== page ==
A new study released by the University of Michigan Addiction Center reports some troubling news about the state’s medical cannabis users. One in five participants said they had driven a car “very high” within the last half-year.

“There is a low perceived risk about driving after using marijuana, but we want people to know that they should ideally wait several hours to operate a vehicle after using cannabis, regardless of whether it is for medical use or not,” said Erin E. Bonar, the report’s lead author, assistant professor of psychiatry, and clinical psychologist. “The safest strategy is to not drive at all on the day you used marijuana.”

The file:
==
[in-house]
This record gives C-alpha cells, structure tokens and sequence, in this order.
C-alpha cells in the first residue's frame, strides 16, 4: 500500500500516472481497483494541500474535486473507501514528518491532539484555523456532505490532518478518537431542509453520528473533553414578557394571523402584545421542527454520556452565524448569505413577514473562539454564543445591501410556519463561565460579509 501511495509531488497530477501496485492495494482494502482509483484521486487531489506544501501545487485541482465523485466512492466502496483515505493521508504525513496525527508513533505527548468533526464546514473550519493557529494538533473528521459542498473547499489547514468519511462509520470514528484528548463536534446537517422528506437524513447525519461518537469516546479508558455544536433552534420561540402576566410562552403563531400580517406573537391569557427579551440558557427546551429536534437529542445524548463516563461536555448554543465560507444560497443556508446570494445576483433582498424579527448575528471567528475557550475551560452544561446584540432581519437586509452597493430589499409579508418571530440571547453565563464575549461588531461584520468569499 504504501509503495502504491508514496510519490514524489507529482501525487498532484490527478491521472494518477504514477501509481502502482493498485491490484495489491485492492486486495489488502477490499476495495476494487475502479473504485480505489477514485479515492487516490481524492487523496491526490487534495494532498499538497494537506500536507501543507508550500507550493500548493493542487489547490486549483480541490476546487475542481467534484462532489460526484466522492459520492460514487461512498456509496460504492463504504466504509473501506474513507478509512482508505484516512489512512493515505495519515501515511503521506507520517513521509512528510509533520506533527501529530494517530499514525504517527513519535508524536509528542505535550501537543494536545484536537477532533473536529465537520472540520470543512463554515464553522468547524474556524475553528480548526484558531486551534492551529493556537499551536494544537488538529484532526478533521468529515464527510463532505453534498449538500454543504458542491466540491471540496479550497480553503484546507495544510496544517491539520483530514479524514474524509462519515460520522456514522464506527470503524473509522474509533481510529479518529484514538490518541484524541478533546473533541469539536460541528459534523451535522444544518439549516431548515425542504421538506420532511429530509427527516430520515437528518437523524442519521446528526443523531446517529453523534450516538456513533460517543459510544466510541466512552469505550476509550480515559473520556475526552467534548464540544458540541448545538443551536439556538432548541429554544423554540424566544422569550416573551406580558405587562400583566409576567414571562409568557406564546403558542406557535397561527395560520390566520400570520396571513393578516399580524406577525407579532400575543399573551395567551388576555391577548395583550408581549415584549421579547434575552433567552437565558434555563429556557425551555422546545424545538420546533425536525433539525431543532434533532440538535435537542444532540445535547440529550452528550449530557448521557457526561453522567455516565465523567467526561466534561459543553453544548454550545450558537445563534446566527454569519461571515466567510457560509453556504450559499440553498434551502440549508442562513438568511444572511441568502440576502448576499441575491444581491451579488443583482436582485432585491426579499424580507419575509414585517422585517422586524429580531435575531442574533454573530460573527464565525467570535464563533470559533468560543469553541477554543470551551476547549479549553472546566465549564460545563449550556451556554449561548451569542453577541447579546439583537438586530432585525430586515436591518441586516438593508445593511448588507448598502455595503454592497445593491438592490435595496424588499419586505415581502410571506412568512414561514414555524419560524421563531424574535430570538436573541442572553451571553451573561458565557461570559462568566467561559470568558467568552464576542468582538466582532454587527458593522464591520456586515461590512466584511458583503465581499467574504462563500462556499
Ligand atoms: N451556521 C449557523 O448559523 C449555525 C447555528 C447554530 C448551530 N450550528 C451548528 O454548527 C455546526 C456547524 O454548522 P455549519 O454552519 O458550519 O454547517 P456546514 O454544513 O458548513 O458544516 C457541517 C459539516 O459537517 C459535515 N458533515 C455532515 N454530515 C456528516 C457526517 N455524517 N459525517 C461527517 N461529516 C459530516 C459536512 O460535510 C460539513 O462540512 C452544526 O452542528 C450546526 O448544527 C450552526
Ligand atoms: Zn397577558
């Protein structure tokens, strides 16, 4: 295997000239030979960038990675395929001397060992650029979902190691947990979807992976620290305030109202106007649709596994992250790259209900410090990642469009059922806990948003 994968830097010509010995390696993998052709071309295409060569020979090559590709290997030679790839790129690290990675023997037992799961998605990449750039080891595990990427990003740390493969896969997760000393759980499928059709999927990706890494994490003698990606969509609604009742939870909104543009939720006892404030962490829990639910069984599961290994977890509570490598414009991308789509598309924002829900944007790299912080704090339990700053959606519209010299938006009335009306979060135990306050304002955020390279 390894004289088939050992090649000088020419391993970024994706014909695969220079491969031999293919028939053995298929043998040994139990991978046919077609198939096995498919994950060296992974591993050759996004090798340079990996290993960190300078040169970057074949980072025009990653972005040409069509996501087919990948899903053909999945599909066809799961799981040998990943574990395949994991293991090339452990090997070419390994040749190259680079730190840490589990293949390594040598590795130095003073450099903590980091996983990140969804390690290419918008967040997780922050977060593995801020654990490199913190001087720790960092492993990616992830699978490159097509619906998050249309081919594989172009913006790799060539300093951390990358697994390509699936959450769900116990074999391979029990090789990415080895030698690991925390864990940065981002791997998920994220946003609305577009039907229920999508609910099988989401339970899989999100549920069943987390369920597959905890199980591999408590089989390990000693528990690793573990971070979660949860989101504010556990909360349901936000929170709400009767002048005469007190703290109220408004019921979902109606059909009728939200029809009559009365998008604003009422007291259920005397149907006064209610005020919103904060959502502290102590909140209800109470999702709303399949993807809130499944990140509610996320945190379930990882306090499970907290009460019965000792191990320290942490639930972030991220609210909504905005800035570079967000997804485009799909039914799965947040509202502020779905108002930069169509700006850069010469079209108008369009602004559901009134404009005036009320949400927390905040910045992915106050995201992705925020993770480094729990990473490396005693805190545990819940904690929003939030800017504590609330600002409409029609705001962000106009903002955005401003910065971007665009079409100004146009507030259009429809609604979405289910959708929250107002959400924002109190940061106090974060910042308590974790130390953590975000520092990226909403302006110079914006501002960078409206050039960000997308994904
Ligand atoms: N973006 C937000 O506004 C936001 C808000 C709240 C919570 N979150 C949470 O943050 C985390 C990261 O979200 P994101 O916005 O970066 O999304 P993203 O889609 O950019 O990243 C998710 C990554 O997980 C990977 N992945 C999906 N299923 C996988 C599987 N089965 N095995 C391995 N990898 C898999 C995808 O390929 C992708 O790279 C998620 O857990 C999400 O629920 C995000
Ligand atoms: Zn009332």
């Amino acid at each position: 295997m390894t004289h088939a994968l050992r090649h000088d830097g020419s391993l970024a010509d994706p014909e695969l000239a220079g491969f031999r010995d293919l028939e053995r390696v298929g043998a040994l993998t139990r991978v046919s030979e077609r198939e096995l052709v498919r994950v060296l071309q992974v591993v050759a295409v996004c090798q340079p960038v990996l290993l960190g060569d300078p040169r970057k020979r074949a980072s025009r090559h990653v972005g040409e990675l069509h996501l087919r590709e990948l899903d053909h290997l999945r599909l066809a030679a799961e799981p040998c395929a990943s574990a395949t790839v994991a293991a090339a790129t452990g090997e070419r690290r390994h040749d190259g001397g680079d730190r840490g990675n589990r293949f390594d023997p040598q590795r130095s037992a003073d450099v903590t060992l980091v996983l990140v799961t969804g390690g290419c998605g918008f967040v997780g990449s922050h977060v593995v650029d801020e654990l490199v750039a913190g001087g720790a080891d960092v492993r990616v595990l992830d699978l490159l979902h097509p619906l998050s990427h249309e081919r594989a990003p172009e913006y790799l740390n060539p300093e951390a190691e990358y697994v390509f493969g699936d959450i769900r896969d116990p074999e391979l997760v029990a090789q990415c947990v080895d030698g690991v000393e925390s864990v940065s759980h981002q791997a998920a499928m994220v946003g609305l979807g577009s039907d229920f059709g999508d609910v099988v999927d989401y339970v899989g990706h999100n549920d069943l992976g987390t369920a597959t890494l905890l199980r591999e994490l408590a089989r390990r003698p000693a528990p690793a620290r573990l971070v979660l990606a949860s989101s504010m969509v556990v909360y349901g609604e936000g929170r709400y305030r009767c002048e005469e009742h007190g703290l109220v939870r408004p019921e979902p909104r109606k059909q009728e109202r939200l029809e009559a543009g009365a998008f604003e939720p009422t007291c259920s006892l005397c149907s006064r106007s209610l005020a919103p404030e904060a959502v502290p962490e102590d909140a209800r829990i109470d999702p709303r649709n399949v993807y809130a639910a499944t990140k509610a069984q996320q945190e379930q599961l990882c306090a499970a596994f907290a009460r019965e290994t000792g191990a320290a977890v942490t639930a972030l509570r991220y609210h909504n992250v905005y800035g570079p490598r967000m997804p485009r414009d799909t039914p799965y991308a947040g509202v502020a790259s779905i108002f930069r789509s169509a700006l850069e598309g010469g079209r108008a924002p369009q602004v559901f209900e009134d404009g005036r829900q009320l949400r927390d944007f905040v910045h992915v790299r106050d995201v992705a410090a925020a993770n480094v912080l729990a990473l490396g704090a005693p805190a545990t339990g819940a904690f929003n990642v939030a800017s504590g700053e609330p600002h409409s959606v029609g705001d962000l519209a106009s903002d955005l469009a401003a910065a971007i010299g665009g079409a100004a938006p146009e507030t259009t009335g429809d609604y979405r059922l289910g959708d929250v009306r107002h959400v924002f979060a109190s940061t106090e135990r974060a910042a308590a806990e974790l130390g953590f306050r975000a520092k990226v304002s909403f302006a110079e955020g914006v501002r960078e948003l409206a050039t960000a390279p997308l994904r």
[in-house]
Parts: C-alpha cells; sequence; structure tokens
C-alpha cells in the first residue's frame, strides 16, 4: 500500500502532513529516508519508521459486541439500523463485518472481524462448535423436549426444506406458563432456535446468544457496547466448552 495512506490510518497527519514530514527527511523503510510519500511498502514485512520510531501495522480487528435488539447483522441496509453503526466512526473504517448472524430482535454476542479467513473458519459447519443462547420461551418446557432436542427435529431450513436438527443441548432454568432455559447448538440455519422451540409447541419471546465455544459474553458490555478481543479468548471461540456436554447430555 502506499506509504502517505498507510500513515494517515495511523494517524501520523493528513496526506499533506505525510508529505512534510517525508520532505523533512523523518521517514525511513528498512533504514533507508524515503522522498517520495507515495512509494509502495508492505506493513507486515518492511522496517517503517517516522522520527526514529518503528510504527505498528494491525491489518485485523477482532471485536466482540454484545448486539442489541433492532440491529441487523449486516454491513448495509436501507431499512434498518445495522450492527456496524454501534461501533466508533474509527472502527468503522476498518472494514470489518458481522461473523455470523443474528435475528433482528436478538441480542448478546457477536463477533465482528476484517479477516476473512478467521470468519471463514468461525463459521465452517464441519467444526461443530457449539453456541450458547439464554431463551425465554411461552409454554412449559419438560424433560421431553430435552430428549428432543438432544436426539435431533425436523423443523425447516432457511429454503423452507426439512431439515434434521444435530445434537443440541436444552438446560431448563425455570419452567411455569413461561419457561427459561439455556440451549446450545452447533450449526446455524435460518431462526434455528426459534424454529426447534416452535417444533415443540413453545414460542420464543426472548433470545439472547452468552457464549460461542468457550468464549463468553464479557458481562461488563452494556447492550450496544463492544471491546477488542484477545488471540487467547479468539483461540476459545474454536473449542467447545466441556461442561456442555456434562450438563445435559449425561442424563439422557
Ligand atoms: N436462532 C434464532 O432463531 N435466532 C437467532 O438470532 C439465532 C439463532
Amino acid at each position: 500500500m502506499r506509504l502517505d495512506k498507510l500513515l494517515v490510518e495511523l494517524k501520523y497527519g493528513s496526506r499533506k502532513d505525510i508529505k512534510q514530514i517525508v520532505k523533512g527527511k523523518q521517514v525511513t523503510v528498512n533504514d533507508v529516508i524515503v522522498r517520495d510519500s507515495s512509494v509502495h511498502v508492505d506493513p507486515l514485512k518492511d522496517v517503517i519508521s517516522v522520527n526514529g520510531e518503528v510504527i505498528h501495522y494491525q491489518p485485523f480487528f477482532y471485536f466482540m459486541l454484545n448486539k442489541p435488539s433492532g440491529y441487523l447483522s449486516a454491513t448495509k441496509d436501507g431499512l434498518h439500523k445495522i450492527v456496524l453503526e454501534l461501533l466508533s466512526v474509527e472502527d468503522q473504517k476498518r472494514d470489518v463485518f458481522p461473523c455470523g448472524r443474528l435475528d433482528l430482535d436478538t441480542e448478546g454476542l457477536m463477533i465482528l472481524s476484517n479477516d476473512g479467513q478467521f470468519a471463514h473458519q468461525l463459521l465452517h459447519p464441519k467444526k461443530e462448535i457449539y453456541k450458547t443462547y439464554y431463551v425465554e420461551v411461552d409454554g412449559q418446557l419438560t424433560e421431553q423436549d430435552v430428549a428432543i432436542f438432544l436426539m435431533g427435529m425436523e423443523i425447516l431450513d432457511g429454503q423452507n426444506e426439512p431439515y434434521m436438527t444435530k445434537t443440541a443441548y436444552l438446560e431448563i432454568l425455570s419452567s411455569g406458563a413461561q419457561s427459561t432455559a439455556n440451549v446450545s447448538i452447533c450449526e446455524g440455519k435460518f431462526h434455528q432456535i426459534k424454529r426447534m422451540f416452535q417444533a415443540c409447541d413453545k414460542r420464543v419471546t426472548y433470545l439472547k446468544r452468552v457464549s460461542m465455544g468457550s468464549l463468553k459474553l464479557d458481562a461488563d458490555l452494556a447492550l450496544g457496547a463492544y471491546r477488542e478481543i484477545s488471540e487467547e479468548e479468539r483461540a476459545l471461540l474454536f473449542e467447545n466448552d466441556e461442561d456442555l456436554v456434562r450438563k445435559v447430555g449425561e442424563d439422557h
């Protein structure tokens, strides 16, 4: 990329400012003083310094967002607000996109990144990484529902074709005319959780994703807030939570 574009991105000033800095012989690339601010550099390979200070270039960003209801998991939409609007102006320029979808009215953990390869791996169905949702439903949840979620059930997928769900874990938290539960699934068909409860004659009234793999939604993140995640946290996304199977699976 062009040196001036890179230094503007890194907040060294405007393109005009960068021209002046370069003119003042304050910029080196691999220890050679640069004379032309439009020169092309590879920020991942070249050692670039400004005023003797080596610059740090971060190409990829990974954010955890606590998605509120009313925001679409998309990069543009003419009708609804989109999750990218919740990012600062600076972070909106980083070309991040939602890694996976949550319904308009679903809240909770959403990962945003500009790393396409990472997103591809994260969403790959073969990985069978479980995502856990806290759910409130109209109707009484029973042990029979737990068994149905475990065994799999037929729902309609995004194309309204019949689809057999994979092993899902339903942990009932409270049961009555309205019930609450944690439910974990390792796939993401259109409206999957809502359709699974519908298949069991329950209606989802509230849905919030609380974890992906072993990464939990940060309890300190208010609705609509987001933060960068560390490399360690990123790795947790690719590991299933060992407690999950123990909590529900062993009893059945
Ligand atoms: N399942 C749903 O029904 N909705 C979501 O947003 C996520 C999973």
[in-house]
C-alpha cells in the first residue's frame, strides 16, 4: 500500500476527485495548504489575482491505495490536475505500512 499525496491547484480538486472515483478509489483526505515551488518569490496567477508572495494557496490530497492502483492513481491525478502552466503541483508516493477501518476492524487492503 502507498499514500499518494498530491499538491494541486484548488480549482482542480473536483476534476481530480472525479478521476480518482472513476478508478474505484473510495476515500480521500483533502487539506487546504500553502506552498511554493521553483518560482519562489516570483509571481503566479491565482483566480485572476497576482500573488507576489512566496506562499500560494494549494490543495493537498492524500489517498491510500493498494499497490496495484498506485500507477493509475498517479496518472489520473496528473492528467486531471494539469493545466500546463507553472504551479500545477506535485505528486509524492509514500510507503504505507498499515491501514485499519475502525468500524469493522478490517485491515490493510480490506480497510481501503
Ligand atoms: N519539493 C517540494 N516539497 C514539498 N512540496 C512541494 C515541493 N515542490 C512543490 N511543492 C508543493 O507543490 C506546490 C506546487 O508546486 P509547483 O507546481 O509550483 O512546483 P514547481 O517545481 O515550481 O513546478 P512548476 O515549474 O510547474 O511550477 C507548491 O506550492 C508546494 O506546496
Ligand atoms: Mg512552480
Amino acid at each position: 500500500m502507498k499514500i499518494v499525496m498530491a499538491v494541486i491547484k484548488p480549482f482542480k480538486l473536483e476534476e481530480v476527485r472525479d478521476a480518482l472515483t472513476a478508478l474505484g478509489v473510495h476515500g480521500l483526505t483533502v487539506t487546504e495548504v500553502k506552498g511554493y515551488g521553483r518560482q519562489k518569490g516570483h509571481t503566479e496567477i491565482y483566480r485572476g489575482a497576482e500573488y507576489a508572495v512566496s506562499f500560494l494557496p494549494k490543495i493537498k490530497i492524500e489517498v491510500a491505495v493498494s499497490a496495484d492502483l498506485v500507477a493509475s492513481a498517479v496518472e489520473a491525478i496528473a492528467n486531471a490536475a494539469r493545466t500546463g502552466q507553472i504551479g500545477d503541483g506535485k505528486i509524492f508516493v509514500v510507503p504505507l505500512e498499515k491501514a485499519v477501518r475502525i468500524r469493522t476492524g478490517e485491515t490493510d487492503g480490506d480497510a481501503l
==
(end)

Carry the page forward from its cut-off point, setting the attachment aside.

But that is decidedly not the strategy being practiced by the study’s participants. Over 50 percent of respondents — all of whom take cannabis for chronic pain issues — said they have driven high within two hours of consuming cannabis.

The study is particularly significant given the sheer number of cannabis users in Michigan. California is the only state with more medical marijuana patients in the United States. Overall, Michigan is home to some 270,000 medical cannabis users. Since the study was conducted, voters in the state approved widespread recreational marijuana usage, making

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